A fire doesn’t have to be inside your data center to jeopardize IT equipment. Because radiant heat and smoke from fire in an adjacent room can be enough to damage sensitive network hardware, creating a protective barrier between your server room and the potential fire not only blocks indirect damage, but prevents flame spread as well.

Lightweight, flame-resistant ceramic panels can be used to build fire-safe archive rooms and data centers within larger, standard-construction buildings.

Insurance
Recovering from fire damage is expensive. Business insurance is crucial and it’s not only for physical property. The right kind of insurance will replace lost income as well. Make sure your business insurance policy is up to date and has the correct coverage to support your business in crisis mode.

Make sure you have all of your suppression and containment systems built and installed by certified professionals. Insurance companies will require this in order for you to acquire the policy and even collect on it.

No one wants to get burned after a fire. Again, make sure your company insurance is up to date and has the appropriate coverage needed to rebuild your business.

If you have questions or you’re looking for suggestions on prepping your business for recovery, not disaster, call Tech Experts at (734) 457-5000.

(Image Source: iCLIPART)

When Nature Strikes – Is Your Ark Ready to Float Your Business to Dry Land?

Scott Blake is a Senior Network Engineer with Tech Experts.

Flooding can strain the resources of even the most well-equipped organizations. Natural disasters give little warning to companies, so preparing for the disaster is the only way to reduce the high cost of rebuilding.

Have a plan ready and in place
Disaster recovery plans are now becoming a requirement for many industries. To be prepared, businesses need to locate and define the regulatory requirements of their individual industry. In addition to reducing hardware damage and data loss, this will help avoid fines, penalties or negative press associated with noncompliance.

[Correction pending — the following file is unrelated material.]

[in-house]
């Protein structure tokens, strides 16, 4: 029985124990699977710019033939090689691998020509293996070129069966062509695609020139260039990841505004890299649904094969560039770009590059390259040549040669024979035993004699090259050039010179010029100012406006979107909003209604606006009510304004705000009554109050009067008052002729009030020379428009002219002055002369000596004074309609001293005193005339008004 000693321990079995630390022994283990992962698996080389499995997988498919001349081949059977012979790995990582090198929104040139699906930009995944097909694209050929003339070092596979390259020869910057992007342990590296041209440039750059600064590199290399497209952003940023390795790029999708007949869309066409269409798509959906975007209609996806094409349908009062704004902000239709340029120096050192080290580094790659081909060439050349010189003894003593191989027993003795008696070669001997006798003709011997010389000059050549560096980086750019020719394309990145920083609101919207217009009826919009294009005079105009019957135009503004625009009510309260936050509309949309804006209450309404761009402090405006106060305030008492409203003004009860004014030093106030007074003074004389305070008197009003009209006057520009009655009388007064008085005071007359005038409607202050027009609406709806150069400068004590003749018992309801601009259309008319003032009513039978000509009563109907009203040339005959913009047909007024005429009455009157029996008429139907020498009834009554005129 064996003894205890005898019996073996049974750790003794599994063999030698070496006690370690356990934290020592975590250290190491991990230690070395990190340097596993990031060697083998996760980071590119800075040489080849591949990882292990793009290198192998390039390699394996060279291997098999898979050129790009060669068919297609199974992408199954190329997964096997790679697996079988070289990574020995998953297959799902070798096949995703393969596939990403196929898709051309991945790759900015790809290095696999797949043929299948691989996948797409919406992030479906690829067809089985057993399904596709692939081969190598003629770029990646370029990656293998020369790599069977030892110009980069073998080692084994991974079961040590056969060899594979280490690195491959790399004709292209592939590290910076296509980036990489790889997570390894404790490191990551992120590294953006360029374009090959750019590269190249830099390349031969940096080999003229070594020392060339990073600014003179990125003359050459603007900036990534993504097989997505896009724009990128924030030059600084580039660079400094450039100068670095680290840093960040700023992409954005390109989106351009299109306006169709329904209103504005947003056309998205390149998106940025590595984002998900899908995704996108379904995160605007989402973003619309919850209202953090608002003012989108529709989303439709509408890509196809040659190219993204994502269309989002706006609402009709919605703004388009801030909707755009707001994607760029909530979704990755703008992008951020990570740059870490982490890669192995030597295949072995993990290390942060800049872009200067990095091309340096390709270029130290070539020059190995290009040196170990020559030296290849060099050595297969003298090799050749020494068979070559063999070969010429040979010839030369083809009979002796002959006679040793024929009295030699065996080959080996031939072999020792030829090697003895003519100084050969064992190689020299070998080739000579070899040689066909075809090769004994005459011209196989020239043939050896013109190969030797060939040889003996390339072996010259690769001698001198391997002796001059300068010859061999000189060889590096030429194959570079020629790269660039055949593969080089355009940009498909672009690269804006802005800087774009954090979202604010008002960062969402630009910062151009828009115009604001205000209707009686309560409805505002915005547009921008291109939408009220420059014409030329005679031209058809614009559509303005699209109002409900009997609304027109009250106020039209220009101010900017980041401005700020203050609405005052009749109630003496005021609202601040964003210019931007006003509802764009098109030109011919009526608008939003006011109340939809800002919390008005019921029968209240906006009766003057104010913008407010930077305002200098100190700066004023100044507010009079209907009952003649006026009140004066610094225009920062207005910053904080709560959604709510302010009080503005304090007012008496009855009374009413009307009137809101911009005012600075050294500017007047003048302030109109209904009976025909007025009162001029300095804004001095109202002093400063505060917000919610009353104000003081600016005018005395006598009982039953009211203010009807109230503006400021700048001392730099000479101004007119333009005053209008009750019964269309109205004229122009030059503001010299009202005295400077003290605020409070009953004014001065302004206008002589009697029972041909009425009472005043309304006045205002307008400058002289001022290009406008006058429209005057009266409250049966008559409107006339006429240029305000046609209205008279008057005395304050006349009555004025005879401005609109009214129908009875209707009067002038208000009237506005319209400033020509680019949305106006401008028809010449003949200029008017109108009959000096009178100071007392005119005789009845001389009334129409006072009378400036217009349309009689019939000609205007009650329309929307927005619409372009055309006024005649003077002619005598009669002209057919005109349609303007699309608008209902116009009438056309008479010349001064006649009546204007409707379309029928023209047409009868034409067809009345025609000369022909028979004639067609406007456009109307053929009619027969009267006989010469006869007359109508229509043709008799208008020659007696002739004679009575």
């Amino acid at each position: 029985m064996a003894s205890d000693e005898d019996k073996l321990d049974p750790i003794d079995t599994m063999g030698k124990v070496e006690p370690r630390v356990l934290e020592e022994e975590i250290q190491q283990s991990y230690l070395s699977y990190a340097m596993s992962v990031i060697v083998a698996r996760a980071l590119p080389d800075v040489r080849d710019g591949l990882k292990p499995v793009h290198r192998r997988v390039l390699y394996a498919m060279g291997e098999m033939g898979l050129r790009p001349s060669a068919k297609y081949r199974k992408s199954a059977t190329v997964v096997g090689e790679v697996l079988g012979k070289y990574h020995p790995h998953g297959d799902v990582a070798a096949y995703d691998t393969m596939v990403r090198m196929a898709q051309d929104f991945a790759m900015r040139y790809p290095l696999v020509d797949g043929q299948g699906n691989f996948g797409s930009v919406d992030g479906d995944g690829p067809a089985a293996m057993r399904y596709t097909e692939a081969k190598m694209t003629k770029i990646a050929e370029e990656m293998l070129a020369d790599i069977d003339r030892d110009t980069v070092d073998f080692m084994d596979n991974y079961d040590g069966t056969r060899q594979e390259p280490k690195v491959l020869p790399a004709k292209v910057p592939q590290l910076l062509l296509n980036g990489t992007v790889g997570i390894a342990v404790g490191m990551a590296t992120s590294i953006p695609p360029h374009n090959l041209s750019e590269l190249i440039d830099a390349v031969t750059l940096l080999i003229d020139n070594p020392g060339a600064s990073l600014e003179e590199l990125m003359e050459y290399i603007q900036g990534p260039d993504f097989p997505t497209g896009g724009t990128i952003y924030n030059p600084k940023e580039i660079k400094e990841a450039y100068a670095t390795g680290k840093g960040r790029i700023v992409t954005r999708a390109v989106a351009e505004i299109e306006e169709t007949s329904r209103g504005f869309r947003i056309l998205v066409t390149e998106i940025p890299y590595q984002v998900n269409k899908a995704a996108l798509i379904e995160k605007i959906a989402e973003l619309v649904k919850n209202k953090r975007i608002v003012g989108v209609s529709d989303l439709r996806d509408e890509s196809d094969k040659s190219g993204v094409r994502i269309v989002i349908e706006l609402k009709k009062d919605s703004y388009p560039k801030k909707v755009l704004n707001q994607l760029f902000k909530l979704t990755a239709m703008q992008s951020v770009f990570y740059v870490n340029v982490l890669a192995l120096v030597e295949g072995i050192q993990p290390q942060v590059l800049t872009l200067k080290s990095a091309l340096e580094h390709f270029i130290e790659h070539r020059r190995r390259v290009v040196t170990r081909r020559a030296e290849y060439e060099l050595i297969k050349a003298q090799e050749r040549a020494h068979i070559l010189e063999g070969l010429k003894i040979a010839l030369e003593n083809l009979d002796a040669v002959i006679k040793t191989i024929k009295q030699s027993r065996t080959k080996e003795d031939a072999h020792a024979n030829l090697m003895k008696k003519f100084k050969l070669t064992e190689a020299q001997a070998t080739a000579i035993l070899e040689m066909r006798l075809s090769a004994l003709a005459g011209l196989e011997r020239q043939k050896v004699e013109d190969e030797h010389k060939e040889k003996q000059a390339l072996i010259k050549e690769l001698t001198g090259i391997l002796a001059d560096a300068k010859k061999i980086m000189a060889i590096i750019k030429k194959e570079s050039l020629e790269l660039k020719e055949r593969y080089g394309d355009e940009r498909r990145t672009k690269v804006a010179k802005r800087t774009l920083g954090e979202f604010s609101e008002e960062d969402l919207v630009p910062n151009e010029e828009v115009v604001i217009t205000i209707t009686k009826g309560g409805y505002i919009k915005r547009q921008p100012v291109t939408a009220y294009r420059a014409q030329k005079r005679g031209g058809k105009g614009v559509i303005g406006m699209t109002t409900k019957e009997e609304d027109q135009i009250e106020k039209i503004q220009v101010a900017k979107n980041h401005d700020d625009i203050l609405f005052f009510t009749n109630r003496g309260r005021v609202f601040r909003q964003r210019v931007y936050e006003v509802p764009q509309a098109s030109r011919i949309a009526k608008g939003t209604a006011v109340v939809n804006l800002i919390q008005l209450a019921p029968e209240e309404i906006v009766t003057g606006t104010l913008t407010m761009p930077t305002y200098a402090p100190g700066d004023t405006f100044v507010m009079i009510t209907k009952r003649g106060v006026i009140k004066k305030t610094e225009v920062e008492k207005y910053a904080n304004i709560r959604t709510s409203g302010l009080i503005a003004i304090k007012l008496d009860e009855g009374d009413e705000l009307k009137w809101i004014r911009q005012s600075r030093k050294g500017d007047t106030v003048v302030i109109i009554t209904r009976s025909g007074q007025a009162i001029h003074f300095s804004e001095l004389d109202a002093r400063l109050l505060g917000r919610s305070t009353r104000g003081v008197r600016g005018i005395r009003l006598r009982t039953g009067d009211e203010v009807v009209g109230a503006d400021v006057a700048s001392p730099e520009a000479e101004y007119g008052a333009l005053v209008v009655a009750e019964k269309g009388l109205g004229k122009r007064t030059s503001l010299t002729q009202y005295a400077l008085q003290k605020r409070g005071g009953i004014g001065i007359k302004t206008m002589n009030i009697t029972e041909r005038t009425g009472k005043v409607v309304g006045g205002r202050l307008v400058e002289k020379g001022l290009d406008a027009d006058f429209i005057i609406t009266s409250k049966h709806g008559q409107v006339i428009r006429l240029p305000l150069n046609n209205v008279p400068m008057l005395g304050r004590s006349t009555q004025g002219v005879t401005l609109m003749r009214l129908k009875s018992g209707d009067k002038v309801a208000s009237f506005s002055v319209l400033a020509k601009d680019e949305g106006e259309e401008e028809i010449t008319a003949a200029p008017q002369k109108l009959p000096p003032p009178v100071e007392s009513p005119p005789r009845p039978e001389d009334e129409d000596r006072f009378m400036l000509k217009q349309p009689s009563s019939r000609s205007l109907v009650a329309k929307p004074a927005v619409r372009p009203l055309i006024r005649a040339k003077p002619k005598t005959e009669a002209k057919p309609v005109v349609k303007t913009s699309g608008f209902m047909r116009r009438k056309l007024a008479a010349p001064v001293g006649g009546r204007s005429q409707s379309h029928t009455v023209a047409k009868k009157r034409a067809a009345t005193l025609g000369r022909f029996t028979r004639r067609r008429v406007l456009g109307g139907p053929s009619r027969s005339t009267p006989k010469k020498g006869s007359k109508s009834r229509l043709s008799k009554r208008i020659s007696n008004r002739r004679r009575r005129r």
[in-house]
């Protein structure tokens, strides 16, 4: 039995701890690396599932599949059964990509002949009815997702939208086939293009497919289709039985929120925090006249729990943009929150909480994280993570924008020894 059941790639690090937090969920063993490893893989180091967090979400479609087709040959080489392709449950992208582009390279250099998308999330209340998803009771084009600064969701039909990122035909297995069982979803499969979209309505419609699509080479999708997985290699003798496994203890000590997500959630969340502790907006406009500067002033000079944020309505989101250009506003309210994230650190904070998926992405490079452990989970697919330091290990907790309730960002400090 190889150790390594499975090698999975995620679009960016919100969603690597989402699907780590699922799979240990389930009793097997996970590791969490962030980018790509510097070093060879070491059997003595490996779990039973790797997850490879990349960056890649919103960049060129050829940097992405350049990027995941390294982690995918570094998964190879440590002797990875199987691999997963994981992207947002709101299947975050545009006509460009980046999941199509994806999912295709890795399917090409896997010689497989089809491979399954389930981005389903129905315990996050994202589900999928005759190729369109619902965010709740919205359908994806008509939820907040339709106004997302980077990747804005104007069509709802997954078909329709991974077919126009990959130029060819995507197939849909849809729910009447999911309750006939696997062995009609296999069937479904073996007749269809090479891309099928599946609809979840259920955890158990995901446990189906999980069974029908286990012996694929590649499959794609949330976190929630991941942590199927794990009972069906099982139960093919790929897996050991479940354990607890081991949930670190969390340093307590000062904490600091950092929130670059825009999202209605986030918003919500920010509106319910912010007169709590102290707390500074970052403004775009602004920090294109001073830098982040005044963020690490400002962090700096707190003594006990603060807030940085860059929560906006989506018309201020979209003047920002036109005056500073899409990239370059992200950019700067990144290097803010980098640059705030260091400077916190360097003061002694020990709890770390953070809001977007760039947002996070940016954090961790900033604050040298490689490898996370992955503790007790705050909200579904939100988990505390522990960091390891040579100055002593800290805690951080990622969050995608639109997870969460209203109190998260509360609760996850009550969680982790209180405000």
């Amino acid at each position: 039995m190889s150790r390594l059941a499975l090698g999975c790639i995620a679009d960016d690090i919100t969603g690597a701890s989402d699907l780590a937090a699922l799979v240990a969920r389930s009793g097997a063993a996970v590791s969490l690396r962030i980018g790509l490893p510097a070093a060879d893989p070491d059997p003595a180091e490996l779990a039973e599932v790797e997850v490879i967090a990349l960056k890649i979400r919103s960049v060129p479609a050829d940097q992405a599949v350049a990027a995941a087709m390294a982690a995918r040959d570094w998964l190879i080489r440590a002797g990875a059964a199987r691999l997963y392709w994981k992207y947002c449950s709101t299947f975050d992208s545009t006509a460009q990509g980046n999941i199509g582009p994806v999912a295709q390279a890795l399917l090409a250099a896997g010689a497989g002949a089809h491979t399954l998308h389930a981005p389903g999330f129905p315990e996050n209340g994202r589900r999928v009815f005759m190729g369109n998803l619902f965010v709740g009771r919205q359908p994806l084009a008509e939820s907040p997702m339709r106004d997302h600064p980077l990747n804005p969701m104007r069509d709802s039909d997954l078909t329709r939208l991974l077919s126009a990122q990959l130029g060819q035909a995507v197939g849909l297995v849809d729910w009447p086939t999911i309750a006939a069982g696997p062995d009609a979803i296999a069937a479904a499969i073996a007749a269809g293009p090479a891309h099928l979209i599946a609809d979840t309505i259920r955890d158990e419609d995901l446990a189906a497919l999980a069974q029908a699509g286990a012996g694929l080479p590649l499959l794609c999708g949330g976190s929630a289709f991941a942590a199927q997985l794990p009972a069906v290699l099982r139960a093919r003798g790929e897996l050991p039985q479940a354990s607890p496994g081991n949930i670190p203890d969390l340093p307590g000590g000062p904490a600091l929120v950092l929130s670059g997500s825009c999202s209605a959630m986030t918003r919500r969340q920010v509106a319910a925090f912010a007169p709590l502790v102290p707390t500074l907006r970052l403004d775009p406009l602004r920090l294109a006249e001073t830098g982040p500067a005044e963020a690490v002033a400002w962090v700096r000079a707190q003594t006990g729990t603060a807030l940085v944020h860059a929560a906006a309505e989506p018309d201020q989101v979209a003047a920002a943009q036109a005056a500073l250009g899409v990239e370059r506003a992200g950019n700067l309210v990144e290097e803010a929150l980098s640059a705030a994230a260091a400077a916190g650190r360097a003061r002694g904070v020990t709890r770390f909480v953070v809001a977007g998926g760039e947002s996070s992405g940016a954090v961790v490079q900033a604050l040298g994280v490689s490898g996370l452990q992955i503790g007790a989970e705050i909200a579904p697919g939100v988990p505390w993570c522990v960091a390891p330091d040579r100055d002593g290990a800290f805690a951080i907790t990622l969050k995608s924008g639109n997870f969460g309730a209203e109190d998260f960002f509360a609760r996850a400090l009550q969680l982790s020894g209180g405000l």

The health care industry has begun to require that hospitals have a recovery plan in place. The Joint Commission on Accreditation of Healthcare Organizations (JCAHO) sets standards for operating a health care organization and evaluates the industry to ensure that these standards are met. Documented and field-tested recovery plans for theft, vandalism, loss of critical data, provision of emergency power, and file and flood recovery are now required.

Trying to implement or even design a plan while in the middle of a disaster will only lead to a less than successful recovery. Make sure your team is ready for action and everyone knows what to do. It’s better to be overprepared than have a plan with holes that will sink your business.

Your data: Make sure you have it
Back up your data regularly. Manage a duplicate copy of all data, programming, and company processes at a different physical location or in the cloud. That way, you can continue working at a secondary location if your system crashes.

One way to do this is to keep copies of all your data, programs, bare metal backups and virtual machines in data centers in other states or in some cases different countries.

Tech Experts offers encrypted, HIPAA-approved, online c414084_mbackup of your files, documents, folders and data bases. If you require bare metal backups or the ability to convert your server into a virtual machine to keep afloat until replacement hardware is in place and running, Tech Experts also offers devices that can fulfill that requirement as well.

Treat your data like your money
Keep it safe and keep a lot of it.

Power: Must have it
An uninterruptable power supply (UPS) and a generator provide consistent backup power for your business if power lines go down. Make sure you routinely test and service them to ensure they’re working correctly.